Bonus Q&A: PR Tips From Jake Basden, Ebie McFarland, Kristie Sloan, Jensen Sussman

For the 2017 Artist Roster print magazine, MusicRow exclusively sat down with public relations representatives behind artists including Taylor Swift, Florida Georgia Line, Kenny Chesney, George Strait, The Robertson Family, Ronnie Dunn, Eric Church, Jason Aldean, Bobby Bones, Dierks Bentley, Kelsea Ballerini and Dustin Lynch to discuss PR damage control in the modern age.

Jake Basden, VP Publicity & Corporate Communications, Big Machine Label Group; Ebie McFarland, Publicist/Owner, Essential Broadcast Media; Kristie Sloan, co-owner of the Greenroom and Jensen Sussman, Pres./Owner of Sweet Talk Publicity discuss their experiences with media in a world where clicks are driven with shock and awe, and consumers have devoured many celebrities after their missteps; think: Paula Deen or Kathy Griffin.

The full interview can be found in MusicRow’s latest Artist Roster Print magazine, available with a subscription. We exclusively discuss country music fan demographics—with identities being both Republicans and Democrats, LGBT and conservative Christian or even advocates for Blue Lives Matter and Black Lives Matter. The print feature also discusses how each publicist’s personal reactions have been neutralized to navigate crisis situations.

What follows is a bonus Q&A, which features the publicist’s advice for operating their businesses in today’s environment. Read the exclusive print interview in MusicRow’s 2017 Artist Roster Print magazine, available with MusicRow subscriptions and individually at musicrow.com.

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MusicRow: How can a publicist get their voice heard when pitching for features?

Jake Basden: Rule one is: Know you’re audience. We’re really in the business of telling stories. MusicRow may be perfect for certain things that no one over at People magazine ever may need to see. You have to understand the goal and who you are trying to reach, because a lot of times trying to reach everyone will get you no one.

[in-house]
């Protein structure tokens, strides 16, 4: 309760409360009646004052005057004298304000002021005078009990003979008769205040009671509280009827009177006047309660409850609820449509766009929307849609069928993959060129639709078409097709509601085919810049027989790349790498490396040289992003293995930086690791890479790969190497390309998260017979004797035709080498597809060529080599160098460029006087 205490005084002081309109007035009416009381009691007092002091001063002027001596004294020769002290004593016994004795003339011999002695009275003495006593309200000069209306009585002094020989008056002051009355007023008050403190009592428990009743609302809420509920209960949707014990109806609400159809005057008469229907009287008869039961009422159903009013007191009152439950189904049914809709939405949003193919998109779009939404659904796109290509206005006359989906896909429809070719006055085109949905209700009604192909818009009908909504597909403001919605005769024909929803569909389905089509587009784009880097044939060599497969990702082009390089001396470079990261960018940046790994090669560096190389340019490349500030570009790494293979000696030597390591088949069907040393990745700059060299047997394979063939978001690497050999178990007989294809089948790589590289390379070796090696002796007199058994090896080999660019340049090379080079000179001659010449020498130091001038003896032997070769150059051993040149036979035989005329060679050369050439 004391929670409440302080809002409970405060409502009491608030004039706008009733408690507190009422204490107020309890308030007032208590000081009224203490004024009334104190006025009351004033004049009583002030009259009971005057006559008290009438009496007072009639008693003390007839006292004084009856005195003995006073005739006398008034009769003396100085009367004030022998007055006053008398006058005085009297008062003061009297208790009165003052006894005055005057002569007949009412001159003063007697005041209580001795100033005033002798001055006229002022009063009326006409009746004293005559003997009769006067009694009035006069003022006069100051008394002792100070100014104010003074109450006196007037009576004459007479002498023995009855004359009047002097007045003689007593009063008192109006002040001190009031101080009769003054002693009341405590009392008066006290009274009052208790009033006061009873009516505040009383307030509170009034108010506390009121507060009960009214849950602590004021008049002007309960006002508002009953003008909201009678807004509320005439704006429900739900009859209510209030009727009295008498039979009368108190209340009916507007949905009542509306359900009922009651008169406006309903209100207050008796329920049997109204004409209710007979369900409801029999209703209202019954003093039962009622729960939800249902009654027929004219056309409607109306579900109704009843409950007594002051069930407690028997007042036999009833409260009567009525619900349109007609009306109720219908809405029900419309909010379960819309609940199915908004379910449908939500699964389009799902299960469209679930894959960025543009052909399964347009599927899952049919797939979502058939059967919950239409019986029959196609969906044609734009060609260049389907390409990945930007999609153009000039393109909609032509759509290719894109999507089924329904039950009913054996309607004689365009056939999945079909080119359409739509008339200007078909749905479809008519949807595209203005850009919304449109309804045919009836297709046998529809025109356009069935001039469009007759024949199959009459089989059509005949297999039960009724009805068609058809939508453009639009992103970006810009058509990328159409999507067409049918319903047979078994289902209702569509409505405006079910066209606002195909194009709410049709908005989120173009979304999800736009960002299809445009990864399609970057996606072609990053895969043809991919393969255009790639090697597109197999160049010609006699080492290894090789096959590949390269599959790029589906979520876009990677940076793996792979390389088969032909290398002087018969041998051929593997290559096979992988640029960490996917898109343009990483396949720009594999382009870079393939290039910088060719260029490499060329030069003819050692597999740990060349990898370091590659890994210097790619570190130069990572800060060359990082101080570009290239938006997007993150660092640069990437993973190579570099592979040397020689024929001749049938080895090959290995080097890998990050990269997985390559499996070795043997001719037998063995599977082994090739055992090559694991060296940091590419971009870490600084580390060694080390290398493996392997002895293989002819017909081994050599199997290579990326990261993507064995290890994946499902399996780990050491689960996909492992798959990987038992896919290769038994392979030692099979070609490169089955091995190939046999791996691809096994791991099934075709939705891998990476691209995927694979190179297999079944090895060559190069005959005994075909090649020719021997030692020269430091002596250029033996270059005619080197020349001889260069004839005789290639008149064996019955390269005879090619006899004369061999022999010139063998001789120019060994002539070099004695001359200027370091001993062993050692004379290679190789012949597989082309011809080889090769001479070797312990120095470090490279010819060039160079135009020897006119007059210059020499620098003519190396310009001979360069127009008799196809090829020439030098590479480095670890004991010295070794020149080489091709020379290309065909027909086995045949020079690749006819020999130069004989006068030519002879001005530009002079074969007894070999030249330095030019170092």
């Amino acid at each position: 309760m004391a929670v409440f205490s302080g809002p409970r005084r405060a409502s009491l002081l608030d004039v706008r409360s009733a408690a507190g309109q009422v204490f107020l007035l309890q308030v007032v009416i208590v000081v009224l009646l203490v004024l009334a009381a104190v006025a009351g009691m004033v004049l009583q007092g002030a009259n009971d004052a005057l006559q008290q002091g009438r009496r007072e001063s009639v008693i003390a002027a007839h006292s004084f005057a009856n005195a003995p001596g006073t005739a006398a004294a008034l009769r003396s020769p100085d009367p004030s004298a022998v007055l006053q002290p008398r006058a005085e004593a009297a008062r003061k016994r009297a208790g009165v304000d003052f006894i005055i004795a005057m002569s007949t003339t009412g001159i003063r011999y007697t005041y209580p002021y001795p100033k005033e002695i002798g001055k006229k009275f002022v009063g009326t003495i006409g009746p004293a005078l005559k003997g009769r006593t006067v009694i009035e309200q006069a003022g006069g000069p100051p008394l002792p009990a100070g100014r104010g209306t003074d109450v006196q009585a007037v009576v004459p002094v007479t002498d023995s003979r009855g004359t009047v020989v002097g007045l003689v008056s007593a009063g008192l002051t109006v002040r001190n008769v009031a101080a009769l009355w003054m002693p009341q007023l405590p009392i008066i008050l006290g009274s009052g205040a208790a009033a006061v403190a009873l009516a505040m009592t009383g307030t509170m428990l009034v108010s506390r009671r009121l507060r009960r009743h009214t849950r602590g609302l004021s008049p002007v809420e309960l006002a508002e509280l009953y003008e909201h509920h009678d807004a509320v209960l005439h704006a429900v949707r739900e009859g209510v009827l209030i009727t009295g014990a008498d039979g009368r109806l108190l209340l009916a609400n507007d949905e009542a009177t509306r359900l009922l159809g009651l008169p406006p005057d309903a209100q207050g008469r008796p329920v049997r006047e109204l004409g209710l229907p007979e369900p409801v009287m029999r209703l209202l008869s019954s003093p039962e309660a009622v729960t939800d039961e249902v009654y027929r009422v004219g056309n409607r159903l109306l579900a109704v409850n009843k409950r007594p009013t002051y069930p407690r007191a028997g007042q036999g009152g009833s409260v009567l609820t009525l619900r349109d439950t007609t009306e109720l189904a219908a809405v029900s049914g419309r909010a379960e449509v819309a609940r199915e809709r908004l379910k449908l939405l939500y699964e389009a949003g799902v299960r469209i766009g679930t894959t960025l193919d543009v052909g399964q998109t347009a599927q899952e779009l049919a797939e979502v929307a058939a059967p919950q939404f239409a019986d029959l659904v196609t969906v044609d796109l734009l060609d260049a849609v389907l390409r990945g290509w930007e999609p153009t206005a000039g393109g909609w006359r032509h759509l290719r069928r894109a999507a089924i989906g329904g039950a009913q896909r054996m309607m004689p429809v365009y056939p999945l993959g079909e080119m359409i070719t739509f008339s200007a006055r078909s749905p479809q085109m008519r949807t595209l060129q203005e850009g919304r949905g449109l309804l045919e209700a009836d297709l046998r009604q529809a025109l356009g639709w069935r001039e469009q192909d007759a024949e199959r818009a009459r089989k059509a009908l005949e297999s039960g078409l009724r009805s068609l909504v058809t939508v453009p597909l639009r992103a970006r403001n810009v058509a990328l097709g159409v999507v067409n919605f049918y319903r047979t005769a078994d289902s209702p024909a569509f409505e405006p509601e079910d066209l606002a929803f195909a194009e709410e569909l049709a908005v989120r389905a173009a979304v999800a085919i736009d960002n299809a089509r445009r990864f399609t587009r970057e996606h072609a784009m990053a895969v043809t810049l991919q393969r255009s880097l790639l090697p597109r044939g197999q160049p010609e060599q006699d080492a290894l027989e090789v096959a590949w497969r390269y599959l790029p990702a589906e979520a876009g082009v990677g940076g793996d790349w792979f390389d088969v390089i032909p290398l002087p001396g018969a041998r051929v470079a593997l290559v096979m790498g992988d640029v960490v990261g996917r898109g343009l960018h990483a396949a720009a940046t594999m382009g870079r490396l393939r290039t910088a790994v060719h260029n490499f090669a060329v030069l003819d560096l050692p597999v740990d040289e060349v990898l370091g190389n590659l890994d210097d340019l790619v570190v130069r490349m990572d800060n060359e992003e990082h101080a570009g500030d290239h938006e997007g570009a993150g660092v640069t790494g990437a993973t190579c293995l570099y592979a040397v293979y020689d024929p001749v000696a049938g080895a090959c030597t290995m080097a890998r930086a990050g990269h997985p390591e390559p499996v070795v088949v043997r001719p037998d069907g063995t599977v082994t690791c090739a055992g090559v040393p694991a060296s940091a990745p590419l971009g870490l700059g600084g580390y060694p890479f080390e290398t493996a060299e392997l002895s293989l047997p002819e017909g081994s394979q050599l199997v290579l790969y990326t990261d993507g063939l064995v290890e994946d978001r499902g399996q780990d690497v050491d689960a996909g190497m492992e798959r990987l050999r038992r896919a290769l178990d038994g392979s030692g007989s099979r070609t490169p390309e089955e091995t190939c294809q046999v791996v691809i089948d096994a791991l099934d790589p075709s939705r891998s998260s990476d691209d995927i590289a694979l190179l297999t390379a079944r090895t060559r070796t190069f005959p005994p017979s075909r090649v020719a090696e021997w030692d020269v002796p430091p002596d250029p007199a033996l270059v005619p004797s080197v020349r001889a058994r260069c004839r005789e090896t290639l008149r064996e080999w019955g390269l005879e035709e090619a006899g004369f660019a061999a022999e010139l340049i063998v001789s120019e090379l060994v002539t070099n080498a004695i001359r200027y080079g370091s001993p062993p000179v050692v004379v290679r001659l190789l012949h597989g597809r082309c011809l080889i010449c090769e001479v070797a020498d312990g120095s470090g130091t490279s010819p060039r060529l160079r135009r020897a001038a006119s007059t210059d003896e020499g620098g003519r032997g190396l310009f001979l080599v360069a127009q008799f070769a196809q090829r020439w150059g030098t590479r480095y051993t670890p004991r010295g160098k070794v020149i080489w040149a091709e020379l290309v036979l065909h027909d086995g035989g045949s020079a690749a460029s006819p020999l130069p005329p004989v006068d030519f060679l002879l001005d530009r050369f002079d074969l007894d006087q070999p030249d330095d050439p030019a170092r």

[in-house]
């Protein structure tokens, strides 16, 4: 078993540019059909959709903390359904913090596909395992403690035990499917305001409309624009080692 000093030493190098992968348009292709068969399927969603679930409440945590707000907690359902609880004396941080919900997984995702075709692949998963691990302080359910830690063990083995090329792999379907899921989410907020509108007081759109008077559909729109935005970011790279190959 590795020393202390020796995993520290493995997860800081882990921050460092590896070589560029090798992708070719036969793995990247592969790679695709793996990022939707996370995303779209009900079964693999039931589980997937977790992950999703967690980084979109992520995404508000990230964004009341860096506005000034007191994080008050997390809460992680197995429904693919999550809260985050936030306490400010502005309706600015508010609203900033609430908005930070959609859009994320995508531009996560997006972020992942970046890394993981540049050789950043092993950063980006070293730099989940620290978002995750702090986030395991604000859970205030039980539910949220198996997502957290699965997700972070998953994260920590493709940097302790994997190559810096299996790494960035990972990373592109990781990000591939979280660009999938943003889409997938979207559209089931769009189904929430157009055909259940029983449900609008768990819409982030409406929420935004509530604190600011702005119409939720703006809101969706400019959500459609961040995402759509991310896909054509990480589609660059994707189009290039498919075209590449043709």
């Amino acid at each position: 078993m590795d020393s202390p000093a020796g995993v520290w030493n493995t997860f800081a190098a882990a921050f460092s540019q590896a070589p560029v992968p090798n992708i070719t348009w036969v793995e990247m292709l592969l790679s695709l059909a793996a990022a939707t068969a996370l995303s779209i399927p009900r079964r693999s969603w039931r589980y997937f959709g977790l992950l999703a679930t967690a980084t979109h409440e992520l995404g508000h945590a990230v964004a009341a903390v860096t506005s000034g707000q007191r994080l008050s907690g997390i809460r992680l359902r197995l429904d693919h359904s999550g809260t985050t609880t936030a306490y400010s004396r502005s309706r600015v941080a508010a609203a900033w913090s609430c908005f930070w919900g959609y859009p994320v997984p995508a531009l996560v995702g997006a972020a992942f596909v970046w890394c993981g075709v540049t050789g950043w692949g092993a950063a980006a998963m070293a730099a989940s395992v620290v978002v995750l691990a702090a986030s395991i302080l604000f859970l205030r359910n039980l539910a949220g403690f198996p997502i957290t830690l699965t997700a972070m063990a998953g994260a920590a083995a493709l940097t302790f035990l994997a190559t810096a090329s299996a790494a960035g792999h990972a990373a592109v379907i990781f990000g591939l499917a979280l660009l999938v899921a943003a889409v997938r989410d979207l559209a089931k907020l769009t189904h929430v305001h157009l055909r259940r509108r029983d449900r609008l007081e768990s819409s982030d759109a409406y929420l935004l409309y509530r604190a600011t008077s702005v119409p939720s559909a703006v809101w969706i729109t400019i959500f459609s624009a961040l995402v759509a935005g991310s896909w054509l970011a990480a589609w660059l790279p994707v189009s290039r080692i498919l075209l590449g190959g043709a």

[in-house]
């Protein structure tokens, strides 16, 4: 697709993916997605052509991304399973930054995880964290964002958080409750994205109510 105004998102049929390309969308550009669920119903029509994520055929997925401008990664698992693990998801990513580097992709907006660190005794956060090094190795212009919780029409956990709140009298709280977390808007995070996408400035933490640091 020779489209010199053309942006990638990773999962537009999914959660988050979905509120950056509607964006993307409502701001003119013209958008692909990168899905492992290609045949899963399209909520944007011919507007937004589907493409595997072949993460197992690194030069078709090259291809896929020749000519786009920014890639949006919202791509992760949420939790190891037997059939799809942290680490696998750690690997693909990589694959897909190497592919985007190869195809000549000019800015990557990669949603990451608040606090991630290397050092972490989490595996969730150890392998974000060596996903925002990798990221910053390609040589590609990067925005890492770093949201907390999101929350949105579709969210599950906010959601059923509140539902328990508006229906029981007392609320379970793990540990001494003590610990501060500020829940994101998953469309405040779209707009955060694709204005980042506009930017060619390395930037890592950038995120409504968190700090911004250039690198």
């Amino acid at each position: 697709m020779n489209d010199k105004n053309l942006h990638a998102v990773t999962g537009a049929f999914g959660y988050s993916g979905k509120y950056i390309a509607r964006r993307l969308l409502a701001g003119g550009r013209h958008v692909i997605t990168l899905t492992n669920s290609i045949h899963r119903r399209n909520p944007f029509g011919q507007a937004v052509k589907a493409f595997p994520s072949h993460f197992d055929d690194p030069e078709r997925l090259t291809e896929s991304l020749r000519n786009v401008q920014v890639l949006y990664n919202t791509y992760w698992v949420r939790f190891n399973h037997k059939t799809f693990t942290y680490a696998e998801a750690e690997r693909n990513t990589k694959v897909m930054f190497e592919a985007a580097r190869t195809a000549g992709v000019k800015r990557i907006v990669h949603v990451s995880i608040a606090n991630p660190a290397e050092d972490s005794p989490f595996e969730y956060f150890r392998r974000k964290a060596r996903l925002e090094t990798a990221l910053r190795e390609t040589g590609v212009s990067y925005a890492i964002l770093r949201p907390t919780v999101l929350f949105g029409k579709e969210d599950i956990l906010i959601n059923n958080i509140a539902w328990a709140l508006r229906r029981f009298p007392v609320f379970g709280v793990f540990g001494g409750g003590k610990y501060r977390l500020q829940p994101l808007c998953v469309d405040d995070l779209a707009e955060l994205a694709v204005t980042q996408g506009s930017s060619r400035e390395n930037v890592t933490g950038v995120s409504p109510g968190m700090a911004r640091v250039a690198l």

Kristie Sloan: I love a “No.” Then I can tell you why that “No” doesn’t work. [laughs]. I crave information and if we can figure out why a certain pitch didn’t work, we can try something else. If it’s not a fit, then it’s not a fit—I’m not going to force anything. But if I believe so strongly it is a fit, I want to have a dialogue about it.

Ebie McFarland: There are certain times we will go to our core Nashville journalists, ones who have been championing the format for a long time, to soundboard some stories and say, “Help me find the timeliness here.” A lot of time we’ll postpone a story 8-10 months because it may need told when a single is peaking, not when a single is going for adds—or one of 50 reasons. I think that is why we are so fortunate as a format to have so many people that actually care about these artists in real ways.

Jensen Sussman: Email still doesn’t replace a phone call. PR is so much about relationships and trying to tell those stories. When you can have a dialogue on the phone or in person, you can really go in-depth about that story. I always encourage my team, if you’re not hearing back, you need to get on the phone or take them to coffee. Because a lot of those emails could be deleted if you picked up the phone to have one conversation.

MR: With your rosters, do you get one-on-one attention for national media too?

Basden: It’s so competitive. There’s one music booker at Fallon. There’s tons of publicists trying to reach her. You have to be selfless, thinking of it that way and remembering that part. [Most people at BMLG] are talking about competing against the other 50 people on the country chart. But that booker is looking at every genre…

Sussman: …every single chart, and actors and others non-music related. We were just looking at what we’re all fighting for, pitching for and up against with magazines in print. There’s how many major books? There’s 12 covers a year and six are Hollywood actresses.

MR: Say you’ve secured one of those high-profile features, do you ever then turn and have to sell that opportunity to your client or take responsibility for a potential misstep during the interview?

Sussman: I always say, we present opportunities putting together the strongest campaigns we can and presenting as many opportunities we think are good fits for our clients. That’s our job. But there is an entire team and so many other factors. But we focus on working the hardest in our area—doing the best we can.

McFarland: I would add to that, explaining why it’s a good opportunity [to] team members that perhaps haven’t had a story in the Wall Street Journal, Kickstarter campaign or a New York Times magazine piece. Those set the tone for an album. When you’re trying to emphasize the importance of those outlets, explain why the [placement] can help now and why we recommend it is helpful. Because that’s ultimately why we’re getting paid, is for our expertise.

MR: How might national, or international media operate differently than we do in Nashville?